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The difference between EDR and MDR

Let’s get medieval.

The bugles sound and you don your heavy armour.

Two lackeys lift you up on to your horse and, as she pounds toward the approaching enemy, you realise that, in your haste, you have not protected her with her own armoured suit.

An arrow strikes and bounces off your metal protection.

Another strikes and misses you, but you feel your horse buckle and, as you hit the ground you see six or seven soldiers approaching.

They are not on your side.


And now let’s bring our story up to date.

Relying only on EDR (Endpoint Detection and Response) to prevent cybersecurity beaches is like riding into battle on a horse without armour.


Let me explain.

EDR is a collection of tools that monitor endpoints on devices to detect and respond to suspicious, and potentially malicious, activity.

Widely hailed as the next gen of cybersecurity tools, it works by monitoring endpoint events. These are then recorded in a central database where further analysis, investigation, reporting and alerting take place.

In a nutshell, EDR systems provide a means for continuous monitoring and analysis to more readily identify, detect and prevent advanced threats at your endpoints.


But there’s a chink in EDR’s armour.

EDR doesn’t monitor across all sources or access points in to your network.

For example, laptop activity isn’t matched to what is happening in applications hosted in your Cloud.


Which leads to the question:

If you only have EDR then who is monitoring the rest of your estate?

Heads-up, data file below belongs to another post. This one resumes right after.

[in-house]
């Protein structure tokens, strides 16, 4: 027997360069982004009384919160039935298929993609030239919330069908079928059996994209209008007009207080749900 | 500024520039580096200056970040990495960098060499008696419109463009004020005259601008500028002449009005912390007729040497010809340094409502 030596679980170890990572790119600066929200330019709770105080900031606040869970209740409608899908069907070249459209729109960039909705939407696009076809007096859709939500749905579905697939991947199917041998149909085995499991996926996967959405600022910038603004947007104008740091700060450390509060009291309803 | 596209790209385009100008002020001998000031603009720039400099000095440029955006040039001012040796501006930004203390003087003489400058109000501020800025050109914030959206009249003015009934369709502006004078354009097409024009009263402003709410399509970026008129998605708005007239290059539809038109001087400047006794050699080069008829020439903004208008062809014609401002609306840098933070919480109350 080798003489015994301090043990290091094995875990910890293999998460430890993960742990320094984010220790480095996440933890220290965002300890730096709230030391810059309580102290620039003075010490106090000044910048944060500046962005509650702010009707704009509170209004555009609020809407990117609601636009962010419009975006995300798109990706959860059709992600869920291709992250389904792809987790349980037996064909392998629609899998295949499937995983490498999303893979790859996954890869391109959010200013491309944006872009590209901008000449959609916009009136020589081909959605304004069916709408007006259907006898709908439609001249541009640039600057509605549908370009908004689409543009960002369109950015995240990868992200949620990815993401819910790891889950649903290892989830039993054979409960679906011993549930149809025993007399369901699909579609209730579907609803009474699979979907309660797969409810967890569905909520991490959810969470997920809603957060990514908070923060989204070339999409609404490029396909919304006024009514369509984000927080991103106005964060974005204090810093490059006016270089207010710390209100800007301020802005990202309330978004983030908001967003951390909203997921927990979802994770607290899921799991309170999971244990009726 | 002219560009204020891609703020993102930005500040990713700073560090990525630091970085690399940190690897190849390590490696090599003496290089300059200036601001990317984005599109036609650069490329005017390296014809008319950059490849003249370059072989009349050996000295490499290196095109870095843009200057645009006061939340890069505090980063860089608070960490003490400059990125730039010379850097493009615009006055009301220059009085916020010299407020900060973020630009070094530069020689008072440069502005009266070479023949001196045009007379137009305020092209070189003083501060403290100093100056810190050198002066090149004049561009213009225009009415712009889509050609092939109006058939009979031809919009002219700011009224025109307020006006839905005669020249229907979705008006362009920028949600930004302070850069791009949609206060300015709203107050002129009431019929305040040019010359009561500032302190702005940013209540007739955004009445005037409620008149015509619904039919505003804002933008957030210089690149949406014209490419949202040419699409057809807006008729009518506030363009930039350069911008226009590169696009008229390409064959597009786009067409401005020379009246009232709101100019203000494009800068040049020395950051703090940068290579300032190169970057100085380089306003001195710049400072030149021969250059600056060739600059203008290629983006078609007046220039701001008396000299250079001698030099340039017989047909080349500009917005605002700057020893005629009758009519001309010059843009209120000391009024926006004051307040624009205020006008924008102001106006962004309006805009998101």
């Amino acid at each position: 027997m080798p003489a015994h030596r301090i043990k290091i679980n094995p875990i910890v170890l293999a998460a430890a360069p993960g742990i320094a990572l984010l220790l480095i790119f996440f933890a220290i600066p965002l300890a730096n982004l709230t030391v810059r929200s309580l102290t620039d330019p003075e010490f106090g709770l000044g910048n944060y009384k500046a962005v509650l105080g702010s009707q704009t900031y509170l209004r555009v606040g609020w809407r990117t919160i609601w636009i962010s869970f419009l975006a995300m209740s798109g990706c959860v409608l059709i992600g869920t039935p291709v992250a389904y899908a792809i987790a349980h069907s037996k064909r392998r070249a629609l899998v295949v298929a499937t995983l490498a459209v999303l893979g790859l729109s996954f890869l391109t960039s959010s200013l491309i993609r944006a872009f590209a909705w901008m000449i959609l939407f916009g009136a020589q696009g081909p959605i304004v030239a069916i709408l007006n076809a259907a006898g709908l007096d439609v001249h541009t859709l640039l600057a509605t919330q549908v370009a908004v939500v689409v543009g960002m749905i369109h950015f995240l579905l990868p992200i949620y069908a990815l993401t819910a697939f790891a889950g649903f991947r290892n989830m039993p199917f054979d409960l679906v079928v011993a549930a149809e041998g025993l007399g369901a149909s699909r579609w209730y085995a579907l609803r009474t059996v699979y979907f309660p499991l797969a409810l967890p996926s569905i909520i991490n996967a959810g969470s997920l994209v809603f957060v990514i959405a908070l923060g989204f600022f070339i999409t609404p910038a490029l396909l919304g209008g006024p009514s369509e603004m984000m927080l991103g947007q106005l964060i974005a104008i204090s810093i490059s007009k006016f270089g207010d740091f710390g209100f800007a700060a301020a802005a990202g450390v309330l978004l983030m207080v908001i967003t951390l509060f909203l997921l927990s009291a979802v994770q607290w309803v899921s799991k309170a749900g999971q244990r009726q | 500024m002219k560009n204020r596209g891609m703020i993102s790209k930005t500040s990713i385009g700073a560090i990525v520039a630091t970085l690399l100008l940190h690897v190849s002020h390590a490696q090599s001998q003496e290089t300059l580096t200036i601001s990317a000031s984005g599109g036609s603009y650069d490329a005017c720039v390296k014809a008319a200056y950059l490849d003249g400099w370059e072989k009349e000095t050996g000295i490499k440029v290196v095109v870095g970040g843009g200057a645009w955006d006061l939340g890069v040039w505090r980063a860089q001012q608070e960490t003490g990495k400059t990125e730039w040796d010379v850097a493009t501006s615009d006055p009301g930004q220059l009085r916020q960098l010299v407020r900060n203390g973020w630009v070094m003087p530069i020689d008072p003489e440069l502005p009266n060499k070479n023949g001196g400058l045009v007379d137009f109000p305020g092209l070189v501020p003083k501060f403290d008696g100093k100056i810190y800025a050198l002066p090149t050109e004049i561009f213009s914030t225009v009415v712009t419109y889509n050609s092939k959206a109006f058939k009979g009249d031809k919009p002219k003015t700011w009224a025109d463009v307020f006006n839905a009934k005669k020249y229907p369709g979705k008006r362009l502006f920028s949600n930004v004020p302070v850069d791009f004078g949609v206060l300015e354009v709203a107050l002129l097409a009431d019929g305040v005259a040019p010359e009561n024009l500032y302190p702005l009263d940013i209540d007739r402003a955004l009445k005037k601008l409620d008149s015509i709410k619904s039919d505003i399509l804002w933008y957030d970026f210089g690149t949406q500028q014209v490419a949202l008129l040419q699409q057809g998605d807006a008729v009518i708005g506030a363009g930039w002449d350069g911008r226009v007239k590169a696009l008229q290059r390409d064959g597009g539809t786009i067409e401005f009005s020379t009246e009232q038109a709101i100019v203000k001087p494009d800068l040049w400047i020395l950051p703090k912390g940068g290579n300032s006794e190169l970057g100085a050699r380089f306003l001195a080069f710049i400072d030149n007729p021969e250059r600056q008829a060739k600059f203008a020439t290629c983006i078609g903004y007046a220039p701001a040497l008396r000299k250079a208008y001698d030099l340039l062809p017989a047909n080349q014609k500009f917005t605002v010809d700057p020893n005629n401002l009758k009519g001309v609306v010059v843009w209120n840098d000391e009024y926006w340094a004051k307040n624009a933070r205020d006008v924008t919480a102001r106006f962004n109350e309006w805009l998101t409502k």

Or, are you riding into battle on a horse without armour?


Here’s one scenario:

A hacker has deployed a phishing attack to access an employee’s Office 365 account. This could well go undetected with just EDR monitoring.

And we know how the story goes from here.

Once in, hackers can:

  • Send further spam and phishing emails
  • Redirect inbound emails to the attacker’s account
  • Change invoicing details
  • Direct funds to their own bank accounts

And once a breach is detected you will need to go through the process of declaring the attack to the ICO, who may issue fines and will almost certainly insist on controls being put in place.


Maybe now is the time to get your horse fully armoured?

Managed Detection and Response (MDR) encompasses many of the tools used for EDR. But it goes further.

Much further.


MDR will monitor your entire environment, not just your endpoints. This includes servers, network devices and traffic, endpoints and cloud services.

It is seeing massive growth because it saves companies needing to invest in expensive talent and tools, and protects their entire business 24/7/365, not just aspects of it.

Gartner predicts that 15% of mid-sized businesses and bigger corporations will be using MDR services by 2020, a big leap from the less than 1% of companies that were using them just a few years ago.


And it makes sense.

If the horse carrying your otherwise well-protected company goes down – unfortunately you go down with it.

Find out more about Falanx Cyber’s Managed Detection Response service or contact us today to request a quote. 


READ NEXT: Why you need dark web scanning as part of your monitoring service

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